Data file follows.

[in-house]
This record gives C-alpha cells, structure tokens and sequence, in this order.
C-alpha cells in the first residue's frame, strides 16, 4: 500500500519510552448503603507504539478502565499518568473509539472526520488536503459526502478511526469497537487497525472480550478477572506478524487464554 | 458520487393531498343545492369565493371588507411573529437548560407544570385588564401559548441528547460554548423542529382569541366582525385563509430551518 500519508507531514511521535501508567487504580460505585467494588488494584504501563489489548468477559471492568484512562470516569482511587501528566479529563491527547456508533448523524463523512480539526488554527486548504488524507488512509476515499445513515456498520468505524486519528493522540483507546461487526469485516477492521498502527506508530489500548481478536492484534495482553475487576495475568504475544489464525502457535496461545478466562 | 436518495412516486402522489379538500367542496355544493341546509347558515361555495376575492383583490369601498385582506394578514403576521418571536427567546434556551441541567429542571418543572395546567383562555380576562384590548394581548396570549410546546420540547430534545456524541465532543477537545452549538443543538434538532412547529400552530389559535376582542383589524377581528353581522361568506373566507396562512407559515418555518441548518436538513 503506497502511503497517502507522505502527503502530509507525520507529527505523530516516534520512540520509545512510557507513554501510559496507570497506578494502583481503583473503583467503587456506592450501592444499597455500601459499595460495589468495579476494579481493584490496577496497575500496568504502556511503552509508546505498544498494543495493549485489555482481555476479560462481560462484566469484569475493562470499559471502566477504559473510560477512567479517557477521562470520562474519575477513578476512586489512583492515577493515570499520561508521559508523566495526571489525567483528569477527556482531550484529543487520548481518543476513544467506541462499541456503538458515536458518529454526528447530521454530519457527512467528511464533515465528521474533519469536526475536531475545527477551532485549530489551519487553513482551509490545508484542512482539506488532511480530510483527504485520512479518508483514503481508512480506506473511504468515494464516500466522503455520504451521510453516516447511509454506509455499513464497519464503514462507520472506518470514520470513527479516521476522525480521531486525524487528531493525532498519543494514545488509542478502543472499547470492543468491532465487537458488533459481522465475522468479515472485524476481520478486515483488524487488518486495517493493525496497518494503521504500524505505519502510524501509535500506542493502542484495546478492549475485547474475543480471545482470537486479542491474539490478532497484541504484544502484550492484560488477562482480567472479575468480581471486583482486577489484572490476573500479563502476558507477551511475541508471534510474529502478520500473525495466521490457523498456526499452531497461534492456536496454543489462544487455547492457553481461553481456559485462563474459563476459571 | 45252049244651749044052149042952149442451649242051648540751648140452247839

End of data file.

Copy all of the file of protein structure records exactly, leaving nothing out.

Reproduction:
[in-house]
This record gives C-alpha cells, structure tokens and sequence, in this order.
C-alpha cells in the first residue's frame, strides 16, 4: 500500500519510552448503603507504539478502565499518568473509539472526520488536503459526502478511526469497537487497525472480550478477572506478524487464554 | 458520487393531498343545492369565493371588507411573529437548560407544570385588564401559548441528547460554548423542529382569541366582525385563509430551518 500519508507531514511521535501508567487504580460505585467494588488494584504501563489489548468477559471492568484512562470516569482511587501528566479529563491527547456508533448523524463523512480539526488554527486548504488524507488512509476515499445513515456498520468505524486519528493522540483507546461487526469485516477492521498502527506508530489500548481478536492484534495482553475487576495475568504475544489464525502457535496461545478466562 | 436518495412516486402522489379538500367542496355544493341546509347558515361555495376575492383583490369601498385582506394578514403576521418571536427567546434556551441541567429542571418543572395546567383562555380576562384590548394581548396570549410546546420540547430534545456524541465532543477537545452549538443543538434538532412547529400552530389559535376582542383589524377581528353581522361568506373566507396562512407559515418555518441548518436538513 503506497502511503497517502507522505502527503502530509507525520507529527505523530516516534520512540520509545512510557507513554501510559496507570497506578494502583481503583473503583467503587456506592450501592444499597455500601459499595460495589468495579476494579481493584490496577496497575500496568504502556511503552509508546505498544498494543495493549485489555482481555476479560462481560462484566469484569475493562470499559471502566477504559473510560477512567479517557477521562470520562474519575477513578476512586489512583492515577493515570499520561508521559508523566495526571489525567483528569477527556482531550484529543487520548481518543476513544467506541462499541456503538458515536458518529454526528447530521454530519457527512467528511464533515465528521474533519469536526475536531475545527477551532485549530489551519487553513482551509490545508484542512482539506488532511480530510483527504485520512479518508483514503481508512480506506473511504468515494464516500466522503455520504451521510453516516447511509454506509455499513464497519464503514462507520472506518470514520470513527479516521476522525480521531486525524487528531493525532498519543494514545488509542478502543472499547470492543468491532465487537458488533459481522465475522468479515472485524476481520478486515483488524487488518486495517493493525496497518494503521504500524505505519502510524501509535500506542493502542484495546478492549475485547474475543480471545482470537486479542491474539490478532497484541504484544502484550492484560488477562482480567472479575468480581471486583482486577489484572490476573500479563502476558507477551511475541508471534510474529502478520500473525495466521490457523498456526499452531497461534492456536496454543489462544487455547492457553481461553481456559485462563474459563476459571 | 45252049244651749044052149042952149442451649242051648540751648140452247839